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**Crystal Structure Miller Indices for HCP Planes**

What is the Miller Index of the pink plane? The plane’s intercept a1, a3 and c at r=1, s=1 and t= , respectively. The reciprocals are 1/r = 1, 1/s = 1, and 1/t = 0. They are already smallest integers. We can write (h k i l) = (1 ? 1 0). Using i = - (h+k) relation, k=–2. Miller Index is

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**Crystal Structure Linear Density in FCC**

LD = Number of atoms centered on a direction vector Length of the direction vector Example: Calculate the linear density of an FCC crystal along [1 1 0]. ASK a. How many spheres along blue line? b. What is length of blue line? ANSWER 2 atoms along [1 1 0] in the cube. Length = 4R XZ = 1i + 1j + 0k = [110]

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**Planar Packing Density in FCC**

Crystal Structure Planar Packing Density in FCC PD = Area of atoms centered on a given plane Area of the plane Example: Calculate the PPD on (1 1 0) plane of an FCC crystal. Find area filled by atoms in plane: 2R2 Find Area of Plane: 8√2 R2 Hence, Always independent of R!

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**Crystal Structure Theoretical Density, **

• crystal structure = FCC: 4 atoms/unit cell • atomic weight = g/mol (1 amu = 1 g/mol) • atomic radius R = nm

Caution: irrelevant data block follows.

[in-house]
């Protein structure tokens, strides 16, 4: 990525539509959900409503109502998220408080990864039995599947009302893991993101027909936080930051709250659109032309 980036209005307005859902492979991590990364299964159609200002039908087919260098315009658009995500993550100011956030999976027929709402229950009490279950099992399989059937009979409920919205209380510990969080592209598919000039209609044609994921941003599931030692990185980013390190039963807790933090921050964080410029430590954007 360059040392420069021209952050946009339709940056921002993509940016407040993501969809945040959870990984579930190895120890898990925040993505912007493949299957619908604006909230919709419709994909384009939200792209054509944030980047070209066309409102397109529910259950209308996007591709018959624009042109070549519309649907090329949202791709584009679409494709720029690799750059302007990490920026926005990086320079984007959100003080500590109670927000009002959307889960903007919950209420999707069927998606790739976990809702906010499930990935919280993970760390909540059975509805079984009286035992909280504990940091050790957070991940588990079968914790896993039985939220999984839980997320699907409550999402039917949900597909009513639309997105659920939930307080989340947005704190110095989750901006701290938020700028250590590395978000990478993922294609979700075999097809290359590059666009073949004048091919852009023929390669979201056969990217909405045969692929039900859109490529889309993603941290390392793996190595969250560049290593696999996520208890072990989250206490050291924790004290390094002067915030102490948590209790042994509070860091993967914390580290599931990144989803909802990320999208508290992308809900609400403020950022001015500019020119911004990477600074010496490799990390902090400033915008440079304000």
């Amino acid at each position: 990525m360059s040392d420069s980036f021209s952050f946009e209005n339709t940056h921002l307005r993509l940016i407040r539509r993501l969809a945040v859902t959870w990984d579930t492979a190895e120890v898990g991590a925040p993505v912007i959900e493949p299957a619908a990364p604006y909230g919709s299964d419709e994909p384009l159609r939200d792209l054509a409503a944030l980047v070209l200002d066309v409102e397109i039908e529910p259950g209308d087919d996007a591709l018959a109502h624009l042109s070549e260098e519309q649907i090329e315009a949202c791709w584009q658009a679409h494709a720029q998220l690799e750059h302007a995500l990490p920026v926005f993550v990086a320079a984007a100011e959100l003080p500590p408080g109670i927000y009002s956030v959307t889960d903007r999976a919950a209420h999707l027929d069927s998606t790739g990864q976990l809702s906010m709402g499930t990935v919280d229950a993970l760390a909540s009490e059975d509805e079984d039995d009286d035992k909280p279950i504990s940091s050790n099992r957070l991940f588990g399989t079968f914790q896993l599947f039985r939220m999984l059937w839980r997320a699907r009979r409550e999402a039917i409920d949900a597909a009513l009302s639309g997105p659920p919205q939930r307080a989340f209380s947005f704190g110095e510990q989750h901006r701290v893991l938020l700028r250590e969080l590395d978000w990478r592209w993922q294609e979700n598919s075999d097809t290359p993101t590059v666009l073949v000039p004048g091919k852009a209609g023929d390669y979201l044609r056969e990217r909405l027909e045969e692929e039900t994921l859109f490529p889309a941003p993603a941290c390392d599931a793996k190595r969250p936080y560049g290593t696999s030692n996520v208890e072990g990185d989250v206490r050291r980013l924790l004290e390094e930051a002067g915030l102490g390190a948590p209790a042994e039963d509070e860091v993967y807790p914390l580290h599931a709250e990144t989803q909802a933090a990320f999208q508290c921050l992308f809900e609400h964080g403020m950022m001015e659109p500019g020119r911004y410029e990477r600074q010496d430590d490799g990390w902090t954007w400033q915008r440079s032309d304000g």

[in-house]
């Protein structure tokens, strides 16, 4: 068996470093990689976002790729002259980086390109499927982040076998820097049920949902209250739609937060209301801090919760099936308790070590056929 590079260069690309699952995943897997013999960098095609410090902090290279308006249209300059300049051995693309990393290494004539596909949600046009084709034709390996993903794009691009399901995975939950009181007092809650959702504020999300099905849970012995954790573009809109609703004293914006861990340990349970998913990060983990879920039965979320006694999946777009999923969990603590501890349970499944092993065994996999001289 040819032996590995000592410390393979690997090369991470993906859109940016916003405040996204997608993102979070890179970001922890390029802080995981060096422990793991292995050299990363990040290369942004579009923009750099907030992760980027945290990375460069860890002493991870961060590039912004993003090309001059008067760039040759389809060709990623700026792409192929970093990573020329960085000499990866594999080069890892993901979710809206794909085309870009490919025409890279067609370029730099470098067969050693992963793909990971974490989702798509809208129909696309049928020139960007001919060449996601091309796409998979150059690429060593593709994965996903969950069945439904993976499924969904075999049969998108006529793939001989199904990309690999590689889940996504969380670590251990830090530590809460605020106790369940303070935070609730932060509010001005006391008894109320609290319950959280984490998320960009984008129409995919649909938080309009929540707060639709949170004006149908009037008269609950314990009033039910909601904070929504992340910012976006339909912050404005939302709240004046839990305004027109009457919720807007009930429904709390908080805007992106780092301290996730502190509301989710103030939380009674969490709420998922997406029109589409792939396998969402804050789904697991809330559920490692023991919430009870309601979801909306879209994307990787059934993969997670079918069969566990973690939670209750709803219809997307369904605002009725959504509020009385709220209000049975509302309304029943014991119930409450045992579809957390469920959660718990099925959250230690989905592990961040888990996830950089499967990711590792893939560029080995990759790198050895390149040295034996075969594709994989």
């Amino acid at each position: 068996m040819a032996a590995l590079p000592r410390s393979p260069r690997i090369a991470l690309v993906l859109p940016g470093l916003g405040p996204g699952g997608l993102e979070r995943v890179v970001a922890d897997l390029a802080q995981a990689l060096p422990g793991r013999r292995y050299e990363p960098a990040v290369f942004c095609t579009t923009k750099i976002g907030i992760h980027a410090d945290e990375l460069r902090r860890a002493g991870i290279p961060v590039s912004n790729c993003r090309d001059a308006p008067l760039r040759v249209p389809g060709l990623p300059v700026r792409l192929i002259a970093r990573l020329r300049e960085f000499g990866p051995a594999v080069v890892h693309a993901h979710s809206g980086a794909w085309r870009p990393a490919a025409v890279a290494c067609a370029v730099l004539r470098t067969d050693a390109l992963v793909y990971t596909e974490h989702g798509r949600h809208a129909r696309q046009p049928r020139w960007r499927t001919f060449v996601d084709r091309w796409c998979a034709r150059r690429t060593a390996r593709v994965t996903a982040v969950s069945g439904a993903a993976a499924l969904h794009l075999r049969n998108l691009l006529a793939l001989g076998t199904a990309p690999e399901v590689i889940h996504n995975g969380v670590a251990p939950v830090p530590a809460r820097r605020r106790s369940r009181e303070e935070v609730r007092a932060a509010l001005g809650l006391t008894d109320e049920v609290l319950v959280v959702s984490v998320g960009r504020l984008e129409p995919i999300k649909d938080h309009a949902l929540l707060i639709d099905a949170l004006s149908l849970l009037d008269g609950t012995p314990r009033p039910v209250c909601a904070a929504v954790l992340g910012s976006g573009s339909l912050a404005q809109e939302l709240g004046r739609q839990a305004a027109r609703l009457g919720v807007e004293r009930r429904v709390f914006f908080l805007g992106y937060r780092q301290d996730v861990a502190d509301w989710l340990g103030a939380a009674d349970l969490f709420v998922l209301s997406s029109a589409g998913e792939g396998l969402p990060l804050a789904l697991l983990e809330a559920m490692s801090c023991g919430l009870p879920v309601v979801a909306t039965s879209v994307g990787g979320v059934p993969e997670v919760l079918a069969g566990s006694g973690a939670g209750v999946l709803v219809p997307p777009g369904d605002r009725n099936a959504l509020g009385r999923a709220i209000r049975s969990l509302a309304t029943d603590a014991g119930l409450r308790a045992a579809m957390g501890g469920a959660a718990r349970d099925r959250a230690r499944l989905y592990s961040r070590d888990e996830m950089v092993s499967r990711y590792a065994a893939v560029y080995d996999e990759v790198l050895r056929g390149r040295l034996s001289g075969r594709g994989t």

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**Crystal Structures of Ionic Materials**

Factors need to be considered in order to understand crystal structures of ionically bonded solids are: Ionic Radii Electrical Neutrality Connection between Anion Polyhedra Visualization of Crystal Structures Using Computers The cesium chloride structure, a SC unit cell with two ions (Cs+ and CI-) per lattice point. (b) The sodium chloride structure, a FCC unit cell with two ions (Na+ + CI-) per lattice point

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**Crystal Structures of Ionic Materials**

The zinc blende unit cell, (b) plan view. Fluorite unit cell, (b) plan view.

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**Crystal Structures of Ionic Materials**

The perovskite unit cell showing the A and B site cations and oxygen ions occupying the face-center positions of the unit cell.

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**Crystal Structure Covalent Structures**

Tetrahedron and (b) the diamond cubic (DC) unit cell. This open structure is produced because of the requirements of covalent bonding The silicon-oxygen tetrahedron and the resultant β-cristobalite form of silica

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**Crystal Structure Covalent Structures**

Tetrahedron and (b) the diamond cubic (DC) unit cell. This open structure is produced because of the requirements of covalent bonding